Based on my explorations of museums in both France at Germany, it would appear as if the French are much more evasive about their history than the Germans are. In the Musee D’Armee in Paris, France, an important emphasis was placed on the efforts of Resistance fighters as well as the collaborationist element in Petain’s government. However, the distinction between these two portrayals is the emphasis the French placed upon the specific actions of the Resistance fighters as opposed to those of the collaborators. They had entire sections dedicated to the actions of Free French forces in biding time at the Battle of Dunkirk, harassing the Germans in Normandy, and moving to take Paris. However, when it came to the collaborationists, there were little memorable details other than noting that the Petain government deported Jews and foreigners. This is where the contribution of the German Historical museum came into play.
The national German Historical museum featured advertisements that encouraged the French to join the fight with the Nazis. A poster labeled “La Grande Croisade” (The Grand Crusade) depicted a French Crusader standing with a group of Nazis to fight against Bolshevism. What was even more striking was that these advertisements apparently worked in encouraging individual French citizens to join the Nazi cause. The Waffen SS featured a number of what were known as “Charlemagne” regiments of French Nazi soldiers. This detail lent an insight into the extent to which collaboration pervaded occupied France. It clarified the details that the French Musee D’Armee had left out. While knowledge of the French Free Army is widely celebrated and well known, it is likely that very few French citizens even know of the “Charlemagne” regiments on the other side of the conflict.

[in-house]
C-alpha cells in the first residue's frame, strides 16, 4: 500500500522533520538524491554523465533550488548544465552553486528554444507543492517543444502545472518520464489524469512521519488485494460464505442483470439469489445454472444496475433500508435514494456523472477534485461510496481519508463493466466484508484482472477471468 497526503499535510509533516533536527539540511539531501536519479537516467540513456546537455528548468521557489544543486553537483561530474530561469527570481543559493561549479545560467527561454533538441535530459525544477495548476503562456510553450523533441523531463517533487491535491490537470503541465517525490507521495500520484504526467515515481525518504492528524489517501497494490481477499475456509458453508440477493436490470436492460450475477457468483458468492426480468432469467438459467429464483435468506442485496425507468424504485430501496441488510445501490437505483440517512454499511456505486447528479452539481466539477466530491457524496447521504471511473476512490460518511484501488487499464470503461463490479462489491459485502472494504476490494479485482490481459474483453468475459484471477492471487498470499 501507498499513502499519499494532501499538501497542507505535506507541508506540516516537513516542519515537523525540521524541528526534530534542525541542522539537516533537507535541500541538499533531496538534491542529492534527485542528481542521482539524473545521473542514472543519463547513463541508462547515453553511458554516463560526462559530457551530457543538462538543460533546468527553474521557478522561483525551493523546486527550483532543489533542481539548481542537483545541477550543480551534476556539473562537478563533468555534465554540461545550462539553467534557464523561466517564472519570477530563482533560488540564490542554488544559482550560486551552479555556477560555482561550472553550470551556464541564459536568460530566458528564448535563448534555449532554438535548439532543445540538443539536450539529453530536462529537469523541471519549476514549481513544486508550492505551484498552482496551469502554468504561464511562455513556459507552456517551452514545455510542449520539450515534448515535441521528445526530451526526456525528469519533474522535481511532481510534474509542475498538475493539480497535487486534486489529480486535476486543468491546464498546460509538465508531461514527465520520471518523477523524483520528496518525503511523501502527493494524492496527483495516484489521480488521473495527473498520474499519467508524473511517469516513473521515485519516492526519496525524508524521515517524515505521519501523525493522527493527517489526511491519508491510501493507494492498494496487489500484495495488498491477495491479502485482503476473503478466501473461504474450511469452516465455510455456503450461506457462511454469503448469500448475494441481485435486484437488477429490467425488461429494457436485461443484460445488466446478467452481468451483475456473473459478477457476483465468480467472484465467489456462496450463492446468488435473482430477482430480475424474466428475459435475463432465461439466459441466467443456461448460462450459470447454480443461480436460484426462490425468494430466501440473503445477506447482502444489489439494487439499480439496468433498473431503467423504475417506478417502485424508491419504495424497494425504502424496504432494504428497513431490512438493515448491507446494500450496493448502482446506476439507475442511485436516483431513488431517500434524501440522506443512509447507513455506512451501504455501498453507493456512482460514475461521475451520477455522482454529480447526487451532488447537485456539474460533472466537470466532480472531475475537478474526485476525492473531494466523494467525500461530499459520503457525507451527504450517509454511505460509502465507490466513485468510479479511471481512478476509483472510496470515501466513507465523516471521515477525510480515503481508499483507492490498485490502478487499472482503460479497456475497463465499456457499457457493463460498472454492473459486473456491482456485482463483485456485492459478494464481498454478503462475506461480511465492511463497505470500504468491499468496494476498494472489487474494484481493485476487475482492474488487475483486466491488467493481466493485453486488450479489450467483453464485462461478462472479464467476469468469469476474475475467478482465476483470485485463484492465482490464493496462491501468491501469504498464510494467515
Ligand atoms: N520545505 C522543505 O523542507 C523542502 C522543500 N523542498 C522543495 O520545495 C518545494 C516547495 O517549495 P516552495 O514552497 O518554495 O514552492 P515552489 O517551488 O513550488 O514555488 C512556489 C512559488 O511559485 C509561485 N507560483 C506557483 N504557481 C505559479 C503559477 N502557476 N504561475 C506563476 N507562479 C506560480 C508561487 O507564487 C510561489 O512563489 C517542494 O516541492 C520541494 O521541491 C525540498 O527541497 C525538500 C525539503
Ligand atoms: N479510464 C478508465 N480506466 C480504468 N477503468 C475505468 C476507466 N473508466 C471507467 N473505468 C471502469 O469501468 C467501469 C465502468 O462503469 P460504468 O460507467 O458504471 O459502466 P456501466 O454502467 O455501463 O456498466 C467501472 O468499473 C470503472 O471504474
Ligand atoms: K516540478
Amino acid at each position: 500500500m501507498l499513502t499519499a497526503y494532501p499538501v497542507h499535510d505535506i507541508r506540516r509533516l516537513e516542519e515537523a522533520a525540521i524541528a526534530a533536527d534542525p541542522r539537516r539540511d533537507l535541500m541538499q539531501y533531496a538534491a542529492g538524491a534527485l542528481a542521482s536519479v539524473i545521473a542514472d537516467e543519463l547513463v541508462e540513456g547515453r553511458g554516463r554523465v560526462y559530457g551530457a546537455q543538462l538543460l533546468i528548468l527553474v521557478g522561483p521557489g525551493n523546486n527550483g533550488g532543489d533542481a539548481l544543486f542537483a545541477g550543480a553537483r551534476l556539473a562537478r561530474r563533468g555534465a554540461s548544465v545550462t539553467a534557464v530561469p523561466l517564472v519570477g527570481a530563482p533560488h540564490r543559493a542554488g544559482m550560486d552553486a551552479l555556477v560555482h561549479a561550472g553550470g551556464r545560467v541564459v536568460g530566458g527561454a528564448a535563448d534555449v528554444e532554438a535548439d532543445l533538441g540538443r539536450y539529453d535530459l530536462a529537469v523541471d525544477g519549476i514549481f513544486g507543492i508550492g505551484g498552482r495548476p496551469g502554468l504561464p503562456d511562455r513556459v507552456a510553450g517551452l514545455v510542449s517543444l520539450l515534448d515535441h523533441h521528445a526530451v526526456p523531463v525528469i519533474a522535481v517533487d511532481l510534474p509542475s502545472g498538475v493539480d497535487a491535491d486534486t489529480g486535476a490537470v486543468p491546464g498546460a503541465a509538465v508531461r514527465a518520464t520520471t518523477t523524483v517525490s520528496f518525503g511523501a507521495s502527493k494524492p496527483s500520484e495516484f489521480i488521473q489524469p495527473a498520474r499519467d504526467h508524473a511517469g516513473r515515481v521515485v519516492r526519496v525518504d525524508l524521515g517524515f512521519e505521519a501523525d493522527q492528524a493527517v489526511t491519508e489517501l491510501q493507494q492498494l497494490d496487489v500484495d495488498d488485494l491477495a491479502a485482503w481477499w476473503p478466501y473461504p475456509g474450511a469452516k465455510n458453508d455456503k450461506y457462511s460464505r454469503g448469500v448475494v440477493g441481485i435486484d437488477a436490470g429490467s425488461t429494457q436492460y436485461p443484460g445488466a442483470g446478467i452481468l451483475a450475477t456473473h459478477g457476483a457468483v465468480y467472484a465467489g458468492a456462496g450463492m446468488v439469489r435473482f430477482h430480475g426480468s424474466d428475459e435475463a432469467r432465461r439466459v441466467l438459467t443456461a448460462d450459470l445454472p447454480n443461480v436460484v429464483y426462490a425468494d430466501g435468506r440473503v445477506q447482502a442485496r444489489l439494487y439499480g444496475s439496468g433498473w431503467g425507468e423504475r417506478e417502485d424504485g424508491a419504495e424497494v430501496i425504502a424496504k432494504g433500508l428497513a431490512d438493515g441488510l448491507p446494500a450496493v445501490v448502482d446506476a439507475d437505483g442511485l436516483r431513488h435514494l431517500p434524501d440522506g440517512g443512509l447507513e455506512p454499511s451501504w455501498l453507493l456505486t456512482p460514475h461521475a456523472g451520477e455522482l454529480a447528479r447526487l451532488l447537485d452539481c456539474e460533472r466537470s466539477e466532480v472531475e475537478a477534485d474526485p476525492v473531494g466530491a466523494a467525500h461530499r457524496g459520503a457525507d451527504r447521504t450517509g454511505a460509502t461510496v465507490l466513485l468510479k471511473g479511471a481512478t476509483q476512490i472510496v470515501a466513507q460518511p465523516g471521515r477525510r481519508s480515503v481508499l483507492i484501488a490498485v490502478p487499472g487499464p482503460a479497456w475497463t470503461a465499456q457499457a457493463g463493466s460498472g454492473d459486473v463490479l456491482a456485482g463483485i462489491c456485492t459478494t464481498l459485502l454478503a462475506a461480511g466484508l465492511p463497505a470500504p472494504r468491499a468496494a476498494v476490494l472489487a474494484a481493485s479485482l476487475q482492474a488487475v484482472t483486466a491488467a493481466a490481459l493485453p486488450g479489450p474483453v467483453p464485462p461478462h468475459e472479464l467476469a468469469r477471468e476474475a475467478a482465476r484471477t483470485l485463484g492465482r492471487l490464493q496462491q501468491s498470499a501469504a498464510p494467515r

In terms of fostering historical knowledge, this comparison demonstrates that the question of how a nation remembers a conflict is reflected in the aspects that they emphasize in their museums. The French Musee D’armee was not filled with made up historical myths per se. Rather, it placed emphasis on certain facts while leaving out others.
At the Oscar Schindler Museum in Krakow, Poland I was exposed to one of the most insightful lectures I have heard on the trip so far. Our guide took us through the museum, stopping to address each exhibit’s historical context as we covered the experiences of Germans, Poles, and Jews. At each location, she was happy to answer questions, but my group remained skeptical. We had learned that in modern Poland there was a false portrayal of the Poles as victims of the reign of Nazi tyranny during World War II. This portrayal, as we had previously learned from our readings, was incredibly far from the truth. In many instances, the Polish people were active participants in the Holocaust, massacring Jews in small towns such as Jedwabne. With this historical knowledge in mind, we expected an opportunity to challenge our tour guide and offer examples that contradicted her view.
At every stop we spoke to our guide about a multitude of issues. At one point she asked if we knew why the Germans had originally decided to establish the General Government in Poland. Based on the research I had done, I clarified that it was for resettlement of the German people. She appeared confused by my answer and declared instead that it instead was established to maintain stability in the region. At several other points my friends brought up points that were outside the scope of what the museum had to offer, leading us to believe the portrayal was at best limited in its account of how the war played out. However, she was not to admit that in many instances the Poles collaborated with the Nazis. When asked by a student, she explained that many Poles signed up to become part of the German volksdeutches, or collaborators who would be granted the ability to be “Germanized” in the New Reich in return for their betrayal. At another point, we even learned about Polish Jews known as kapos, who ruthlessly beat and tortured fellow Jews in the hopes that the Nazis would spare them.